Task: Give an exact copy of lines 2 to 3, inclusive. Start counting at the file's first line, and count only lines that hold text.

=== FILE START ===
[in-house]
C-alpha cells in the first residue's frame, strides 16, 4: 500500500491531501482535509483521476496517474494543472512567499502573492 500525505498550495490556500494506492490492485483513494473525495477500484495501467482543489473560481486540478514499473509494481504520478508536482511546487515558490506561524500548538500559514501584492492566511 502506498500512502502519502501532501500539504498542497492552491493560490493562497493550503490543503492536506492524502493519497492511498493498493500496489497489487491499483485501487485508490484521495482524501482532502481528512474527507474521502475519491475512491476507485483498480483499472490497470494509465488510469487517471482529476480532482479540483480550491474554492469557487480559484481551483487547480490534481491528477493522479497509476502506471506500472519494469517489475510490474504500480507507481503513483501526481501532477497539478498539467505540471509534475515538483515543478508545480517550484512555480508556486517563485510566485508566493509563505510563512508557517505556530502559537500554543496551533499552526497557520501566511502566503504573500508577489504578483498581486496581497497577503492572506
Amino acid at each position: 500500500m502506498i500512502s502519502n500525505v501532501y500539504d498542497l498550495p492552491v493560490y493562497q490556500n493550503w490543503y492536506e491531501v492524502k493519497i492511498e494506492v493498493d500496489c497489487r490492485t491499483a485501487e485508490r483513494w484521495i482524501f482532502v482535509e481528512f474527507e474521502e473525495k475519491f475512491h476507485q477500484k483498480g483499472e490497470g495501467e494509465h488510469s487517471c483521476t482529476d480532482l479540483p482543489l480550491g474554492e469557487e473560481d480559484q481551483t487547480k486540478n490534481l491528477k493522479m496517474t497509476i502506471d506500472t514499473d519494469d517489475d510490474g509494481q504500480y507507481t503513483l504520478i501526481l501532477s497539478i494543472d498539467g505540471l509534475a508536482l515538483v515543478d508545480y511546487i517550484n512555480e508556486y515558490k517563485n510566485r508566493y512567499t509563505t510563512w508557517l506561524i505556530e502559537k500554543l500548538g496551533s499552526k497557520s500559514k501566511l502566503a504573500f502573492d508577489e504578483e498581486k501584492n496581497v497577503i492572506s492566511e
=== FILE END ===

C-alpha cells in the first residue's frame, strides 16, 4: 500500500491531501482535509483521476496517474494543472512567499502573492 500525505498550495490556500494506492490492485483513494473525495477500484495501467482543489473560481486540478514499473509494481504520478508536482511546487515558490506561524500548538500559514501584492492566511 502506498500512502502519502501532501500539504498542497492552491493560490493562497493550503490543503492536506492524502493519497492511498493498493500496489497489487491499483485501487485508490484521495482524501482532502481528512474527507474521502475519491475512491476507485483498480483499472490497470494509465488510469487517471482529476480532482479540483480550491474554492469557487480559484481551483487547480490534481491528477493522479497509476502506471506500472519494469517489475510490474504500480507507481503513483501526481501532477497539478498539467505540471509534475515538483515543478508545480517550484512555480508556486517563485510566485508566493509563505510563512508557517505556530502559537500554543496551533499552526497557520501566511502566503504573500508577489504578483498581486496581497497577503492572506
Amino acid at each position: 500500500m502506498i500512502s502519502n500525505v501532501y500539504d498542497l498550495p492552491v493560490y493562497q490556500n493550503w490543503y492536506e491531501v492524502k493519497i492511498e494506492v493498493d500496489c497489487r490492485t491499483a485501487e485508490r483513494w484521495i482524501f482532502v482535509e481528512f474527507e474521502e473525495k475519491f475512491h476507485q477500484k483498480g483499472e490497470g495501467e494509465h488510469s487517471c483521476t482529476d480532482l479540483p482543489l480550491g474554492e469557487e473560481d480559484q481551483t487547480k486540478n490534481l491528477k493522479m496517474t497509476i502506471d506500472t514499473d519494469d517489475d510490474g509494481q504500480y507507481t503513483l504520478i501526481l501532477s497539478i494543472d498539467g505540471l509534475a508536482l515538483v515543478d508545480y511546487i517550484n512555480e508556486y515558490k517563485n510566485r508566493y512567499t509563505t510563512w508557517l506561524i505556530e502559537k500554543l500548538g496551533s499552526k497557520s500559514k501566511l502566503a504573500f502573492d508577489e504578483e498581486k501584492n496581497v497577503i492572506s492566511e